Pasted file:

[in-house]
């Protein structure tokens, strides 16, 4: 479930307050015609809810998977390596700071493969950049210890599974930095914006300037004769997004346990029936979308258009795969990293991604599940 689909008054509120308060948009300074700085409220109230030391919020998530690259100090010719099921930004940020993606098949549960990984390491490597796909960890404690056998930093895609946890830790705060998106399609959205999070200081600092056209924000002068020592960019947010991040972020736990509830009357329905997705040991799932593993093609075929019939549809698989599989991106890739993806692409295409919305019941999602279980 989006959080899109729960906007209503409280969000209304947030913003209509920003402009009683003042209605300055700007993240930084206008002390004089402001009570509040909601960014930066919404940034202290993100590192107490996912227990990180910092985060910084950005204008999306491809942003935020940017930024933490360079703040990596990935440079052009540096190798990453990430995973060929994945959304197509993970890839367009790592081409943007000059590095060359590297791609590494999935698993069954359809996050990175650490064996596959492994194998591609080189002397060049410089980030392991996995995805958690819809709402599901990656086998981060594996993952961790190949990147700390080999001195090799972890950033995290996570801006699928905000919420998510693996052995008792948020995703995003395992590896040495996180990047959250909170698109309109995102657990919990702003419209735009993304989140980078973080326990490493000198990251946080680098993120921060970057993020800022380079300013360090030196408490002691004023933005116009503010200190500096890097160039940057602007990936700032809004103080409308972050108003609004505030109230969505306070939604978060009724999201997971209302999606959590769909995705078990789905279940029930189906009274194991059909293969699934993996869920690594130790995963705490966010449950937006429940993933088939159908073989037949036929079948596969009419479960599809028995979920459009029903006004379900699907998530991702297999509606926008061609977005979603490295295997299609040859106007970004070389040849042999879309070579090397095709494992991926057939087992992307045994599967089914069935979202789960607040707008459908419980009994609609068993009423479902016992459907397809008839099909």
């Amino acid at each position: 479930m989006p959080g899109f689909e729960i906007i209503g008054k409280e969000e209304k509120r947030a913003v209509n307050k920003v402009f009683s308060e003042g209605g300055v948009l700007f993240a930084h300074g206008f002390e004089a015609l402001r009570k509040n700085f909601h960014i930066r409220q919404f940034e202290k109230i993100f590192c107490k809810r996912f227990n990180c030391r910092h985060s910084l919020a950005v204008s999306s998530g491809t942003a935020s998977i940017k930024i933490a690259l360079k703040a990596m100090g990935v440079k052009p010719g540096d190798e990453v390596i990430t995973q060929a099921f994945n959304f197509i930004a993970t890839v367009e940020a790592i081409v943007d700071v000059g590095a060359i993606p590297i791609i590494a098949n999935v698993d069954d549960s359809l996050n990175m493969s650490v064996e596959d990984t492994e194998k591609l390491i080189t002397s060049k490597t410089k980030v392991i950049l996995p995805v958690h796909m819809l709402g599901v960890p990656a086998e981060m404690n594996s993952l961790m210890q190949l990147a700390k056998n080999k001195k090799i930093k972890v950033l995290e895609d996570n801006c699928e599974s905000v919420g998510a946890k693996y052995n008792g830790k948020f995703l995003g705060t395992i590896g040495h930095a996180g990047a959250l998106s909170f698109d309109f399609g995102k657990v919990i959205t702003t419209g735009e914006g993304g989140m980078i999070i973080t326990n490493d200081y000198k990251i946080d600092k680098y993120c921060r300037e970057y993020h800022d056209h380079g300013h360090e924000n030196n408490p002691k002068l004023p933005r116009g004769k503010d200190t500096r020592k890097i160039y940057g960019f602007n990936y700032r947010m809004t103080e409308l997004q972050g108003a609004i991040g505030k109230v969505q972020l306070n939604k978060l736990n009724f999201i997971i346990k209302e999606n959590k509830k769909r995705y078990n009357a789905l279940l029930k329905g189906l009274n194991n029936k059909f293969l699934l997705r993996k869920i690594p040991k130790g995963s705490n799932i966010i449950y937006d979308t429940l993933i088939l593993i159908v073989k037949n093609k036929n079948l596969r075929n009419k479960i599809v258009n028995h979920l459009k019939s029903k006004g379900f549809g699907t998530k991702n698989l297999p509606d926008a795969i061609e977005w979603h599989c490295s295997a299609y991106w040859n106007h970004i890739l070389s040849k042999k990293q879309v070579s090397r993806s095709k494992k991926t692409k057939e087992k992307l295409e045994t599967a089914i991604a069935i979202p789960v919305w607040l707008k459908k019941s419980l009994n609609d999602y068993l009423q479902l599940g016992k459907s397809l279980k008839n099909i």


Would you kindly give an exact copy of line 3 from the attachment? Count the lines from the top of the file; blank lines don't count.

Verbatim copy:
């Amino acid at each position: 479930m989006p959080g899109f689909e729960i906007i209503g008054k409280e969000e209304k509120r947030a913003v209509n307050k920003v402009f009683s308060e003042g209605g300055v948009l700007f993240a930084h300074g206008f002390e004089a015609l402001r009570k509040n700085f909601h960014i930066r409220q919404f940034e202290k109230i993100f590192c107490k809810r996912f227990n990180c030391r910092h985060s910084l919020a950005v204008s999306s998530g491809t942003a935020s998977i940017k930024i933490a690259l360079k703040a990596m100090g990935v440079k052009p010719g540096d190798e990453v390596i990430t995973q060929a099921f994945n959304f197509i930004a993970t890839v367009e940020a790592i081409v943007d700071v000059g590095a060359i993606p590297i791609i590494a098949n999935v698993d069954d549960s359809l996050n990175m493969s650490v064996e596959d990984t492994e194998k591609l390491i080189t002397s060049k490597t410089k980030v392991i950049l996995p995805v958690h796909m819809l709402g599901v960890p990656a086998e981060m404690n594996s993952l961790m210890q190949l990147a700390k056998n080999k001195k090799i930093k972890v950033l995290e895609d996570n801006c699928e599974s905000v919420g998510a946890k693996y052995n008792g830790k948020f995703l995003g705060t395992i590896g040495h930095a996180g990047a959250l998106s909170f698109d309109f399609g995102k657990v919990i959205t702003t419209g735009e914006g993304g989140m980078i999070i973080t326990n490493d200081y000198k990251i946080d600092k680098y993120c921060r300037e970057y993020h800022d056209h380079g300013h360090e924000n030196n408490p002691k002068l004023p933005r116009g004769k503010d200190t500096r020592k890097i160039y940057g960019f602007n990936y700032r947010m809004t103080e409308l997004q972050g108003a609004i991040g505030k109230v969505q972020l306070n939604k978060l736990n009724f999201i997971i346990k209302e999606n959590k509830k769909r995705y078990n009357a789905l279940l029930k329905g189906l009274n194991n029936k059909f293969l699934l997705r993996k869920i690594p040991k130790g995963s705490n799932i966010i449950y937006d979308t429940l993933i088939l593993i159908v073989k037949n093609k036929n079948l596969r075929n009419k479960i599809v258009n028995h979920l459009k019939s029903k006004g379900f549809g699907t998530k991702n698989l297999p509606d926008a795969i061609e977005w979603h599989c490295s295997a299609y991106w040859n106007h970004i890739l070389s040849k042999k990293q879309v070579s090397r993806s095709k494992k991926t692409k057939e087992k992307l295409e045994t599967a089914i991604a069935i979202p789960v919305w607040l707008k459908k019941s419980l009994n609609d999602y068993l009423q479902l599940g016992k459907s397809l279980k008839n099909i």